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Benefits of Distraction?

Tuesday, May 26, 2009 by Marianne Elliott

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By far the most thought provoking article I read in the past week was a piece on the Benefits of Distraction by Sam Anderson in New York magazine.

Talking about a subject that seems to consume almost paradoxical amounts of our collective attention, i.e. our increasing inability to pay attention, Anderson quotes Herbert A. Simon who back in 1971 wrote what now seems a prophetic description of this modern malaise:

What information consumes is rather obvious: It
consumes the attention of its recipients. Hence a wealth of information
creates a poverty of attention, and a need to allocate that attention
efficiently among the overabundance of information sources that might
consume it.

Which reminds me of at least three different conversations I've had in the past week, most of which involve me simultaneously defending my new-found love of Twitter and extolling the virtues of Freedom, a software that locks me out of the internet for hours at a time so that I can get on with my writing.

Not surprisingly, Anderson's research showed that meditation has been so far found to be the most effective antidote to this attention-deficiency. As I discovered when I was studying psychology last year, Anderson reports that:

Neuroscientists have become obsessed, in recent years, with Buddhists,
whose attentional discipline can apparently confer all kinds of
benefits even on non-Buddhists.

I was especially interested in this finding about the practice of 'maitri' or 'loving-kindness' meditation:

The brains of Buddhist monks asked to meditate on
“unconditional loving-kindness and compassion” show instant and
remarkable changes: Their left prefrontal cortices (responsible for
positive emotions) go into overdrive, they produce gamma waves 30 times
more powerful than novice meditators, and their wave activity is
coordinated in a way often seen in patients under anesthesia.

All of which ties in very nicely to my plans for this week. With some trepidation, I am about to embark on the 'reading deprivation' exercise that is part of the Artist's Way process. For one week I won't be checking my personal emails, surfing the internet, reading blogs, following Twitter, checking Facebook, reading the newspaper (thank goodness for interns who can read it on my behalf) or even reading any books. My train journeys will be devoted to either writing, watching the world go by or, my favorite activity of all, eavesdropping on conversations to steal great ideas for dialogue!

At the same time, this week I'm starting one-on-one meditation instruction with a wonderful Buddhist teacher. I met him last weekend when I did a one-day yoga and meditation retreat and when he led us in the maitri/ loving-kindness meditation I just knew that I needed more of that particular practice. So that's what I'm going to do, with his instruction and guidance, I'm going to practice the loving-kindness meditation every day for a month.

What I found fascinating about Anderson's article, though, was his proposition that all this distraction we encounter through the myriad media sources that stream into our desktop all day long might not be an entirely bad thing.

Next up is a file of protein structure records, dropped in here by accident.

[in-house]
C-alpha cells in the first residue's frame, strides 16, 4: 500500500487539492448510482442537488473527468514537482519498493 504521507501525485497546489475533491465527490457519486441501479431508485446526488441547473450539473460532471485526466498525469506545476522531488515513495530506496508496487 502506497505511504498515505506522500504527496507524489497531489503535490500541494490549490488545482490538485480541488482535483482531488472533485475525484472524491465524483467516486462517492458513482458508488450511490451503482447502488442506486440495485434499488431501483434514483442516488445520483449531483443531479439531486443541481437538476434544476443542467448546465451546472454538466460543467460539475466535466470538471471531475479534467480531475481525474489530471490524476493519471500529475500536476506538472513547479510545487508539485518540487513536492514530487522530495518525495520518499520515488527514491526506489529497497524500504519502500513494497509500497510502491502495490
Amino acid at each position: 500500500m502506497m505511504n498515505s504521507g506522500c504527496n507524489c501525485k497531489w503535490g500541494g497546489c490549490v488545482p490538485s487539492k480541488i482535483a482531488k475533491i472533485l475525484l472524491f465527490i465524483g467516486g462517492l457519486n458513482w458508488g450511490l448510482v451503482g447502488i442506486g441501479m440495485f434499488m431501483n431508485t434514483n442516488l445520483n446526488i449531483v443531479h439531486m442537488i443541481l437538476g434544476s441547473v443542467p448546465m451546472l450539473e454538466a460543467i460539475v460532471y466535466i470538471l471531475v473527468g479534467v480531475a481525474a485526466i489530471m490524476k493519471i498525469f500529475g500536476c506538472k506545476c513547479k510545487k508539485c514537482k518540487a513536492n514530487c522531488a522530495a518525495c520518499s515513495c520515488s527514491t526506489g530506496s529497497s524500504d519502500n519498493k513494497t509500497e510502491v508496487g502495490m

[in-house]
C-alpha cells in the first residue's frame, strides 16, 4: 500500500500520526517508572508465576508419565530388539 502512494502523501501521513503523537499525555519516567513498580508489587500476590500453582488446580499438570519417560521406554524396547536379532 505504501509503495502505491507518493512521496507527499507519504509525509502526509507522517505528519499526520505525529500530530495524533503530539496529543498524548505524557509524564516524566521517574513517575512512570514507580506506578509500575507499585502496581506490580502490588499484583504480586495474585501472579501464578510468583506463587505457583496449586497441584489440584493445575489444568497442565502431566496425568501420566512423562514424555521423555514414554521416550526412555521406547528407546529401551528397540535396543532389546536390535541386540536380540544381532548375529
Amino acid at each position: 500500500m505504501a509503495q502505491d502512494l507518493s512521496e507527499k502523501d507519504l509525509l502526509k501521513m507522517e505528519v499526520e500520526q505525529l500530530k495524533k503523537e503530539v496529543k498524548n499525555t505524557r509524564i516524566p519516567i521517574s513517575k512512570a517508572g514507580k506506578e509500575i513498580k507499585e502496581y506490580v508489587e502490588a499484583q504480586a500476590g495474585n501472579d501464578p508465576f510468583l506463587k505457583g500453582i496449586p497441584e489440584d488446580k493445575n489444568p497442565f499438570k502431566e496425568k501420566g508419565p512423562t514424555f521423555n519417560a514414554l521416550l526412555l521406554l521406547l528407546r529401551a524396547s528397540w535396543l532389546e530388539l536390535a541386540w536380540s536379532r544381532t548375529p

Kids growing up now might have an associative genius we don’t — a sense
of the way ten projects all dovetail into something totally new. They
might be able to engage in seeming contradictions: mindful web-surfing,
mindful Twittering. Maybe, in flights of irresponsible responsibility,
they’ll even manage to attain the paradoxical, Zenlike state of focused

Mindful Twittering? Now that's something I'm going to give some more thought to. In the meantime I've prepared some dishes in advance to be served later
in the week including "Change the World Friday" and "Five good things"
for Sunday. Enjoy and I'll be back in a week!


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5 Responses to "Benefits of Distraction?"

  1. Rachael King says:

    Good luck with it! I think it’s a wonderful idea and a great challenge to ‘unplug’ yourself for a week. Although I wouldn’t give up on books. Losing yourself in a good book can be one of the best things to focus attention on, I think. Could you maybe limit yourself to just one book at a time?

  2. Andi says:

    Wow, this is quite an endeavor! I just watched an Oprah special about families who took a similar challenge and it brought them really close together. I wish I had the courage to do it, because I think you would learn SO MUCH about yourself. Best wishes with this challenge. I can’t wait to hear what you discover…

  3. Damon Young says:

    If it’s good for you, it’s probably not a distraction.
    And sometimes what looks like an undistracted life – e.g. intense, narrow, stubborn concentration – can actually be a distraction from more valuable pursuits and relationships.

  4. Deducing any benefit of distraction is itself a distraction. The writer, like most of us, mistakes a distraction for something external, even an external information source. All distraction is internal, a thought process that leads us into deductive reasoning, rumination and foregone conclusions. Does a cloud distract the sun?
    For the record, there are no Zenlike states, and we can only do one thing at a time. The question is, what is it we want to do?

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